How To Think Like a Psychologist: A Free Online Course from Stanford

free-course-how-to-think-like-a-psychologist-In ear­ly Jan­u­ary, we brought you a set of 15 tips to help you stick to your New Year’s res­o­lu­tions, straight from The Willpow­er Instincta best­selling book by Dr. Kel­ly McGo­ni­gal. Today, we’re high­light­ing a course that McGo­ni­gal orga­nized for Stanford’s Con­tin­u­ing Stud­ies Pro­gram, enti­tled How To Think Like a Psy­chol­o­gist. The premise is sim­ple: McGo­ni­gal intro­duces promi­nent Stan­ford psy­chol­o­gists, who pro­ceed to dis­cuss their research and explain pre­cise­ly why their field hap­pens to be so fas­ci­nat­ing, after which McGo­ni­gal leads a short dis­cus­sion with the guest. An audi­ence Q&A ses­sion fol­lows.

Each of the course’s six lec­tures is a neat­ly pack­aged primer on a researcher’s area of exper­tise: Greg Wal­ton gives a detailed talk about his work on aca­d­e­m­ic stig­ma, and the role it plays in the achieve­ment gap so evi­dent in Amer­i­can edu­ca­tion, while in lat­er lec­tures, James Gross dis­cuss­es his research on emo­tion­al reg­u­la­tion, and Brid­get Mar­tin Hard explains the ben­e­fits of study­ing ani­mals to bet­ter under­stand humans. The strength of the course lies both in its acces­si­bil­i­ty, and its lev­el of depth: one does not need a back­ground in sci­ence to learn some­thing tan­gi­ble about cur­rent psy­cho­log­i­cal research. What’s more, one gets a sense of how rel­e­vant psy­chol­o­gy is as a prac­ti­cal sci­ence, gov­ern­ing every fleet­ing thought and social inter­ac­tion.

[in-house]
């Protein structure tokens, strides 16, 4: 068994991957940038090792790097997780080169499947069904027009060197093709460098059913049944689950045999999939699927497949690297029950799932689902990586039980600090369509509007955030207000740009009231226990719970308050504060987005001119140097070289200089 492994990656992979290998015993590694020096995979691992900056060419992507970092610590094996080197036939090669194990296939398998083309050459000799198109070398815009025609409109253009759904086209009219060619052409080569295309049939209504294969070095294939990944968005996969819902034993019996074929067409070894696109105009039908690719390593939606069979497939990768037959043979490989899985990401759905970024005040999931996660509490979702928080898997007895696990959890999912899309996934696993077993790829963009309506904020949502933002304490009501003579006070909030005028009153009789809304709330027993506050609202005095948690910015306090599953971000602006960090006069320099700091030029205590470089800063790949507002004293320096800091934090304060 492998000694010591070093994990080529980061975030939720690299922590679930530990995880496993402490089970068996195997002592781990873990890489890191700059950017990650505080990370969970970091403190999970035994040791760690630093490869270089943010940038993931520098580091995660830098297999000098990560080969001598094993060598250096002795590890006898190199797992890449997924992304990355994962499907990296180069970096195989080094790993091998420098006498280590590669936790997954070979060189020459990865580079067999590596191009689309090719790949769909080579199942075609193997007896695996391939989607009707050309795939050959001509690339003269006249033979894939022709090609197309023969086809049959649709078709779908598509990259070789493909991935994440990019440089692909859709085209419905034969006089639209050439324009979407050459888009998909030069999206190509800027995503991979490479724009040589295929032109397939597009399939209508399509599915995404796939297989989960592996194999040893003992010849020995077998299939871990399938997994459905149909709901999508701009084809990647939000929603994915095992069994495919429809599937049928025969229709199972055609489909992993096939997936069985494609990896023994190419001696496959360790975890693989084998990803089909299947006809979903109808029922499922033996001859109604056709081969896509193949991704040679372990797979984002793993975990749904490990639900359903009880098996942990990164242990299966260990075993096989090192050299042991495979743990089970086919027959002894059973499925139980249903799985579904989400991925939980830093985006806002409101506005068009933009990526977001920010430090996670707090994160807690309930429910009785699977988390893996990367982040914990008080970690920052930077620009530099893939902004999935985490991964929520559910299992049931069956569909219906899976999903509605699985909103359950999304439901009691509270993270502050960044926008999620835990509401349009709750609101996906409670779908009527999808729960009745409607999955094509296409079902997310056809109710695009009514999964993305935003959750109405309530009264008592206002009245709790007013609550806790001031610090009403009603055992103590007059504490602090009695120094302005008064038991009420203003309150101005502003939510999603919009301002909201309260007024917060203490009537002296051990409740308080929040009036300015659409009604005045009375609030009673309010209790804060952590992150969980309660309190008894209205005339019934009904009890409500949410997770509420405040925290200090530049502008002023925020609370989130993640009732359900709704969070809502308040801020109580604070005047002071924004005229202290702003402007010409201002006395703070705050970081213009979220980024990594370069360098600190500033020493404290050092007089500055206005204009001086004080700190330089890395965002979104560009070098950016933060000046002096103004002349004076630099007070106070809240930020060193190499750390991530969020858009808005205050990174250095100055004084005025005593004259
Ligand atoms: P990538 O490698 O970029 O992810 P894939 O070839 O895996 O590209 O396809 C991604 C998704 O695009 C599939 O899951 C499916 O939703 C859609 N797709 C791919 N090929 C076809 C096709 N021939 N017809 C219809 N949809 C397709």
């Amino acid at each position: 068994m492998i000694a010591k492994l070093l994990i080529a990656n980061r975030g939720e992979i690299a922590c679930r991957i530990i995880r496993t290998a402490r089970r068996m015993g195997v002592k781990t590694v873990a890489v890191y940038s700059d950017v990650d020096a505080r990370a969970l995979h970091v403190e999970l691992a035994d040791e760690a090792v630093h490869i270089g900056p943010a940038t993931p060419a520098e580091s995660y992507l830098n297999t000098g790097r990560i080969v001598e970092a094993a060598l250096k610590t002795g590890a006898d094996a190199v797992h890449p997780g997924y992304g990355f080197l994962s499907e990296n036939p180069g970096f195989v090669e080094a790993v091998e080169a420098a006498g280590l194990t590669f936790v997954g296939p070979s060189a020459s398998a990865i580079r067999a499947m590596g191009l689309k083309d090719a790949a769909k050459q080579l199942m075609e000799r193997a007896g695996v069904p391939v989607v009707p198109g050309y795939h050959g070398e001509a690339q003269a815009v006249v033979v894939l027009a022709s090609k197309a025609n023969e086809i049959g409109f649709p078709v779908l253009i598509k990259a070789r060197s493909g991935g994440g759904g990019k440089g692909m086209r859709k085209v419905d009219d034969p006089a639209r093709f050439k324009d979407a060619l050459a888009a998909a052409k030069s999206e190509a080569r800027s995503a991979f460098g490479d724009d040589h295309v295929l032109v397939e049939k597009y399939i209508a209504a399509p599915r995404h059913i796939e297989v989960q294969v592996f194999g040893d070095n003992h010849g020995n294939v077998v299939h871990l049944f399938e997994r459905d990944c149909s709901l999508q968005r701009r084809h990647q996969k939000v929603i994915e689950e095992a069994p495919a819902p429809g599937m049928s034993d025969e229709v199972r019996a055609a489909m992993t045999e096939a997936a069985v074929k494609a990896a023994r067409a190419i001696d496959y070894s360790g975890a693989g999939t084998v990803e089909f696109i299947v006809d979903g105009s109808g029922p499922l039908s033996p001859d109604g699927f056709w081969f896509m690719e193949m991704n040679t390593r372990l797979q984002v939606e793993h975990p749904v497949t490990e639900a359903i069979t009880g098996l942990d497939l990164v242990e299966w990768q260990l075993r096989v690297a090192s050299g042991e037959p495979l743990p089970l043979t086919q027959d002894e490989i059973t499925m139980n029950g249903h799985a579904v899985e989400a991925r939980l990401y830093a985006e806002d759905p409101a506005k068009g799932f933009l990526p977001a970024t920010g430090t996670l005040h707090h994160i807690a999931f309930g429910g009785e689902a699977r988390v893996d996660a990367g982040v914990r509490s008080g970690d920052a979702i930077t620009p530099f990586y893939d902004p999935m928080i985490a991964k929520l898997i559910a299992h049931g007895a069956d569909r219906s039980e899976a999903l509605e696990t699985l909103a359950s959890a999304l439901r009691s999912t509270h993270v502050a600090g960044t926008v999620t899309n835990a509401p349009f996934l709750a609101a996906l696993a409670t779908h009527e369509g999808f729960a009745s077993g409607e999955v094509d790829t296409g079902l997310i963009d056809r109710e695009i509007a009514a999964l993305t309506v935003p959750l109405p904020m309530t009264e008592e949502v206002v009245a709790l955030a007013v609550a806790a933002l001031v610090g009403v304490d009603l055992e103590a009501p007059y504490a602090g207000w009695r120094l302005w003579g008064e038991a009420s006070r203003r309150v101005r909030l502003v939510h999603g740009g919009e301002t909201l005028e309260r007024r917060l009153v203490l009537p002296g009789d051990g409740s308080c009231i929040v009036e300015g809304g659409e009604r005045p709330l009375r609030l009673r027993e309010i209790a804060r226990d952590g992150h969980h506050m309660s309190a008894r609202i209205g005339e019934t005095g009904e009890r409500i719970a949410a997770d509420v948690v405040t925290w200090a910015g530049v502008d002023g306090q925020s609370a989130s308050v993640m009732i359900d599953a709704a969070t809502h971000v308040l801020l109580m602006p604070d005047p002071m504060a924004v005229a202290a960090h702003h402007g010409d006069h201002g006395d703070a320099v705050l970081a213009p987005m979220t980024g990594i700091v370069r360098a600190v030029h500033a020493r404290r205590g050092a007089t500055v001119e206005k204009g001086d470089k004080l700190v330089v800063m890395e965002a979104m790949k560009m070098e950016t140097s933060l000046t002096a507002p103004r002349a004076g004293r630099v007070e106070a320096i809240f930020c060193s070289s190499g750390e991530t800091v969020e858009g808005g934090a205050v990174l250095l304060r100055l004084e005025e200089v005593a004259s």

How To Think Like a Psy­chol­o­gist is cur­rent­ly avail­able on iTune­sU. You can find it list­ed in our col­lec­tion of Free Online Psy­chol­o­gy Cours­es, part of our col­lec­tion, 4,000+ Free Movies Online: Great Clas­sics, Indies, Noir, West­erns, Doc­u­men­taries & More.

Ilia Blin­d­er­man is a Mon­tre­al-based cul­ture and sci­ence writer. Fol­low him at @iliablinderman, or read more of his writ­ing at the Huff­in­g­ton Post.

Relat­ed Con­tent:

The Pow­er of Empa­thy: A Quick Ani­mat­ed Les­son That Can Make You a Bet­ter Per­son

Carl Gus­tav Jung Explains His Ground­break­ing The­o­ries About Psy­chol­o­gy in Rare Inter­view (1957)

Jacques Lacan’s Con­fronta­tion with a Young Rebel: Clas­sic Moment, 1972

New Ani­ma­tion Explains Sher­ry Turkle’s The­o­ries on Why Social Media Makes Us Lone­ly

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Comments (2)
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  • Sputters says:

    Have you met one of these peo­ple? They are some of the cra­zi­est, most mis­in­formed peo­ple on the plan­et.

  • Ilia Blinderman says:

    I can’t help but feel like that the claim of “cra­zi­est, most mis­in­formed” requires some back­ing up — oth­er­wise, I could say the same thing about just about any­body else that I did­n’t like with impuni­ty.

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